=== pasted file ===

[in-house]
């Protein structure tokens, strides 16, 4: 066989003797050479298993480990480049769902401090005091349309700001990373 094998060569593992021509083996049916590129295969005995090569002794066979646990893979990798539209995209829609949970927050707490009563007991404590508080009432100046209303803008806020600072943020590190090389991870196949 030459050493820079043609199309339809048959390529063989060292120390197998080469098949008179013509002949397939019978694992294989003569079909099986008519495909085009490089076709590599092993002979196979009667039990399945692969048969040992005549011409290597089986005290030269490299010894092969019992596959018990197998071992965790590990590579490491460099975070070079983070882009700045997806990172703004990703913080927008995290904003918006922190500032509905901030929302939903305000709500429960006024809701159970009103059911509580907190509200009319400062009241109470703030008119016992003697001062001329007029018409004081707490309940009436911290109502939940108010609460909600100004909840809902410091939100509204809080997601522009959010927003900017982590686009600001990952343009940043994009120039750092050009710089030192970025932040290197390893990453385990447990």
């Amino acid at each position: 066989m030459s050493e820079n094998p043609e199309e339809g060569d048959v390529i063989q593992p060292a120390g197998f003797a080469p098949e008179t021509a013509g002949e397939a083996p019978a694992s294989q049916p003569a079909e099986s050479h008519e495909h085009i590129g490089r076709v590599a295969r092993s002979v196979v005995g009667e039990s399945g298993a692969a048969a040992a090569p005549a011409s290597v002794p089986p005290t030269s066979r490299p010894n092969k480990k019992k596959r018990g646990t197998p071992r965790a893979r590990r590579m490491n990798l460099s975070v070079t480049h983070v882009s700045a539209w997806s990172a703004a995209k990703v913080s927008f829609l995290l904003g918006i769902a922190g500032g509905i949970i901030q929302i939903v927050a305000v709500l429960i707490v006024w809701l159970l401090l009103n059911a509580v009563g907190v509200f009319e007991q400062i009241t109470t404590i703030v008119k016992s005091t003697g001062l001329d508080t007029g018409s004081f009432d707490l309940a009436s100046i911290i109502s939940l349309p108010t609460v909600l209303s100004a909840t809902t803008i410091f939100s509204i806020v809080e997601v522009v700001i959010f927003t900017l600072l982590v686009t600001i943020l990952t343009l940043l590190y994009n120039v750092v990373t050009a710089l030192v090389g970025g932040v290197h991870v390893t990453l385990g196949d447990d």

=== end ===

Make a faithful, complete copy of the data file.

[in-house]
């Protein structure tokens, strides 16, 4: 066989003797050479298993480990480049769902401090005091349309700001990373 094998060569593992021509083996049916590129295969005995090569002794066979646990893979990798539209995209829609949970927050707490009563007991404590508080009432100046209303803008806020600072943020590190090389991870196949 030459050493820079043609199309339809048959390529063989060292120390197998080469098949008179013509002949397939019978694992294989003569079909099986008519495909085009490089076709590599092993002979196979009667039990399945692969048969040992005549011409290597089986005290030269490299010894092969019992596959018990197998071992965790590990590579490491460099975070070079983070882009700045997806990172703004990703913080927008995290904003918006922190500032509905901030929302939903305000709500429960006024809701159970009103059911509580907190509200009319400062009241109470703030008119016992003697001062001329007029018409004081707490309940009436911290109502939940108010609460909600100004909840809902410091939100509204809080997601522009959010927003900017982590686009600001990952343009940043994009120039750092050009710089030192970025932040290197390893990453385990447990």
């Amino acid at each position: 066989m030459s050493e820079n094998p043609e199309e339809g060569d048959v390529i063989q593992p060292a120390g197998f003797a080469p098949e008179t021509a013509g002949e397939a083996p019978a694992s294989q049916p003569a079909e099986s050479h008519e495909h085009i590129g490089r076709v590599a295969r092993s002979v196979v005995g009667e039990s399945g298993a692969a048969a040992a090569p005549a011409s290597v002794p089986p005290t030269s066979r490299p010894n092969k480990k019992k596959r018990g646990t197998p071992r965790a893979r590990r590579m490491n990798l460099s975070v070079t480049h983070v882009s700045a539209w997806s990172a703004a995209k990703v913080s927008f829609l995290l904003g918006i769902a922190g500032g509905i949970i901030q929302i939903v927050a305000v709500l429960i707490v006024w809701l159970l401090l009103n059911a509580v009563g907190v509200f009319e007991q400062i009241t109470t404590i703030v008119k016992s005091t003697g001062l001329d508080t007029g018409s004081f009432d707490l309940a009436s100046i911290i109502s939940l349309p108010t609460v909600l209303s100004a909840t809902t803008i410091f939100s509204i806020v809080e997601v522009v700001i959010f927003t900017l600072l982590v686009t600001i943020l990952t343009l940043l590190y994009n120039v750092v990373t050009a710089l030192v090389g970025g932040v290197h991870v390893t990453l385990g196949d447990d």